I have to admit that I spent most of my youth in and around the garages Werner Meier, one of the country’s most notable Corvette collectors and enthusiasts. Those garages that over the years have been filled not only with his Corvettes, but those of his clients for restoration. I was incredibly spoiled to see every Corvette it seems. With this amount of exposure to all of these Corvettes, you’ll quickly find your favorites and least.
Take me to the C2, the crown jewel. While I liked the C1, the bubbly lines that were a product of its debut in the ’50s, the just didn’t set the mood. No, I liked it as those lines evolved to become sleeker and more angular, giving birth to the C2.
If you’re unfamiliar with Corvette history, the C2 would be the nickname’s saving grace. While Corvette ran “okay” in the ’50s and eventually competed in racing from 1957, GM had none of it and the program almost ended. Bill Mitchell, the Corvette’s chief designer at the time, ended up financing the development of the C2 out of his own pocket. When I had a chance to listen to designer Peter Brock talk about Bill’s work on the C2, he mentioned GM’s conditions on keeping the car: it wasn’t allowed to bear the “Chevrolet” or “Corvette” name. Thus the “Sting Ray” was born. Bill’s direct contributions would keep the Corvette running from there.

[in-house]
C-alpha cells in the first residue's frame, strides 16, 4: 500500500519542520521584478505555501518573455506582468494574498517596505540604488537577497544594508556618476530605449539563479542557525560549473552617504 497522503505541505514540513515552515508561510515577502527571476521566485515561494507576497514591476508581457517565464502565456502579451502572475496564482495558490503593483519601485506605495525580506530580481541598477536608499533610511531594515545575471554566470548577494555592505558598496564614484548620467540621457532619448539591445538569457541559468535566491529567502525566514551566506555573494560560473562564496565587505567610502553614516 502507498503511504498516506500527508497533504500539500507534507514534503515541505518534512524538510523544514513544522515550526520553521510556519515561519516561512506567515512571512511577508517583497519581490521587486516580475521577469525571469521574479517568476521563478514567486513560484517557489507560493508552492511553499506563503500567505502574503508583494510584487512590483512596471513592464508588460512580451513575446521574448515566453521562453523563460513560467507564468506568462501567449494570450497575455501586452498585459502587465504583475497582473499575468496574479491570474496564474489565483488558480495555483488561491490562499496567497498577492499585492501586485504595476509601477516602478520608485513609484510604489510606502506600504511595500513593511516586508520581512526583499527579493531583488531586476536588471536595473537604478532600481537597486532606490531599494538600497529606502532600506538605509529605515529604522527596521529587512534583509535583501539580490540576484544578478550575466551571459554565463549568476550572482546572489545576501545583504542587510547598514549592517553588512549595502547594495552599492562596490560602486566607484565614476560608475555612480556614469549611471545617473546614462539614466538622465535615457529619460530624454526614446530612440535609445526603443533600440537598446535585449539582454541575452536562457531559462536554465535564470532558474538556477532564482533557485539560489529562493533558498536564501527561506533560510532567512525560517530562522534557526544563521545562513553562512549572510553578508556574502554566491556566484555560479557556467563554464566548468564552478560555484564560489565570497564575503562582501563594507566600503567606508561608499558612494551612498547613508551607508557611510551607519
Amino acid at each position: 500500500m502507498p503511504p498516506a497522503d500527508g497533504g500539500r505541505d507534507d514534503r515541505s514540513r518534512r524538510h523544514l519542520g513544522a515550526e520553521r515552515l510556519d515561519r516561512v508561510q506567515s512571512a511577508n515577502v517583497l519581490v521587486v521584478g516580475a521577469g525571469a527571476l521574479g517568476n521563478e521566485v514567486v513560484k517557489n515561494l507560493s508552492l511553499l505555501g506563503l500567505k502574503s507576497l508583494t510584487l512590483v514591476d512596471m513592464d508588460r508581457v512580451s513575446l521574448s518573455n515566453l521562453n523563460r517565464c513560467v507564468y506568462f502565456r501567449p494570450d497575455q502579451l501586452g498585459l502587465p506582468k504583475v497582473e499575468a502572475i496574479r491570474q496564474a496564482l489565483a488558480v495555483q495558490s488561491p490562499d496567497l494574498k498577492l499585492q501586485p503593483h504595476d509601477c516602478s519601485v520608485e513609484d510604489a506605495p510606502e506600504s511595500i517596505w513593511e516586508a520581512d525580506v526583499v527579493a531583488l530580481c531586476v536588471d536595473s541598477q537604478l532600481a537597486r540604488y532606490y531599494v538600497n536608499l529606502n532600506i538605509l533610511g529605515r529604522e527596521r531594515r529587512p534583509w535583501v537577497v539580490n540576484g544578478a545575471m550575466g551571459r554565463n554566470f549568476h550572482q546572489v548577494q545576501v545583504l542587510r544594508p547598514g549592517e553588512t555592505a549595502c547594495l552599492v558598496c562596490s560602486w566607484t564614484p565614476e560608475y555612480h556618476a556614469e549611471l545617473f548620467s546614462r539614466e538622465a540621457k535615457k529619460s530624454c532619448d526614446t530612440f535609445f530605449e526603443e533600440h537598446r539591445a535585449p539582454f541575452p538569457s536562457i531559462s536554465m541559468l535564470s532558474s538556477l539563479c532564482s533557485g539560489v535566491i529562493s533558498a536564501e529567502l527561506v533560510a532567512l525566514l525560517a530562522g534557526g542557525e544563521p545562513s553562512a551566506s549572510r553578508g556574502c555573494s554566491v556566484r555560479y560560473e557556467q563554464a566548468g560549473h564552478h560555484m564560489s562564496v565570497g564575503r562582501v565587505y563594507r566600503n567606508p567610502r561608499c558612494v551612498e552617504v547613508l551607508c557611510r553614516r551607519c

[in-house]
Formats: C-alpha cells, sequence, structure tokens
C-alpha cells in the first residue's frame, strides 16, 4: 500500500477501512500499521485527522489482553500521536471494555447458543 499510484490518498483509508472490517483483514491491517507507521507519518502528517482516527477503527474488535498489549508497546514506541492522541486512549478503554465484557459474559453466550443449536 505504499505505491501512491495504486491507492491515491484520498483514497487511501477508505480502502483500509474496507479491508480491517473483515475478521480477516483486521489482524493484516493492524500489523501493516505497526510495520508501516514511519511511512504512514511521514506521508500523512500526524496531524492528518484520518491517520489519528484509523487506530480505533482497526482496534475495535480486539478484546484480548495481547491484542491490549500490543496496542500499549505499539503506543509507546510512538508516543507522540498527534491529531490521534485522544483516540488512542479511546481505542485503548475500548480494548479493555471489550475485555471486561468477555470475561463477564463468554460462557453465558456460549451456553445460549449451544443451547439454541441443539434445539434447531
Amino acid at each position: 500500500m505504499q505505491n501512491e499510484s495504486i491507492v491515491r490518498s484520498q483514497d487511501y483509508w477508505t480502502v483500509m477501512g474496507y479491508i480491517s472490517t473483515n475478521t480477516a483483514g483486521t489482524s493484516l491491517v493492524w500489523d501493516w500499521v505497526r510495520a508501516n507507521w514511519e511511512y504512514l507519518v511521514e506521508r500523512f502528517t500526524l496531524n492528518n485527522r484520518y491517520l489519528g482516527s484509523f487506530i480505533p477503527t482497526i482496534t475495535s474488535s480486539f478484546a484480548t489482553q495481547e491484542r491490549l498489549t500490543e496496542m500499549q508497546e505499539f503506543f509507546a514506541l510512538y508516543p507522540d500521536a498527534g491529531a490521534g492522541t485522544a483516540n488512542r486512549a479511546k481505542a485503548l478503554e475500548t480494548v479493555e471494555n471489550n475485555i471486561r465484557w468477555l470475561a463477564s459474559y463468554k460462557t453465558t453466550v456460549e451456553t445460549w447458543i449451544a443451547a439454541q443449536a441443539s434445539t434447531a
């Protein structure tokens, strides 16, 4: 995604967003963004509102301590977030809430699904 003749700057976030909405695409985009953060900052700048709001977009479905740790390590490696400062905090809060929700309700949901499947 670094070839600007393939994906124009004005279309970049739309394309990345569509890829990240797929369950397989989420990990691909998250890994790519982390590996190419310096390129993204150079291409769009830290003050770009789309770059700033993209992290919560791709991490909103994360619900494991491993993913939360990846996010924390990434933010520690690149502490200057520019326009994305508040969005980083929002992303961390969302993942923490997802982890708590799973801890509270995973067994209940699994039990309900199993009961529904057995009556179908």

- C2: What a nice second beginning.
- C3: There are usually two Corvettes that refer to the “iconic” Corvette that almost everyone (okay, really Boomers) loves, and that’s the C2 and the C3. The lines were a bit more aggressive and smooth on the C3.
- C7: The C7 brought the Corvette back to a body style that mimicked the lines of its fiery C2 and C3 brethren that designers somehow hid over the decades in between.
- C8: While I agree, the mid-engine doesn’t feel very “Corvette-like,” but it’s still a superbly designed vehicle that maintains the lines of Corvette heritage while making a mid-engine sports car accessible to almost everyone. Sometimes you have to go somewhere in design, and Corvette chose to go all out.
- C4: This little door wedge used to be near the bottom of my rankings, but after driving this guy I fell in love with the retro dash and just had to move it up. Sure, it’s a wedge, but there’s still sharp design lines, fun colors, and probably the last time Corvette really felt like a Corvette until C7.
- C1: The lines from 1953 and the following years up to C2 were just a little too much rounded. The ’60-’62 started adding some anglesbut still… too bubbly.
- C6: I’m embarrassed that most of my writers considered this generation their favorite, but I understand where they’re coming from when they say the Corvette of your youth is your favorite. Only mine (C4) wasn’t that high on my list. Continuing the inflated looks of the clumsy GM design era, the C6 begged to be edgier.
Which brings me to the last on the list…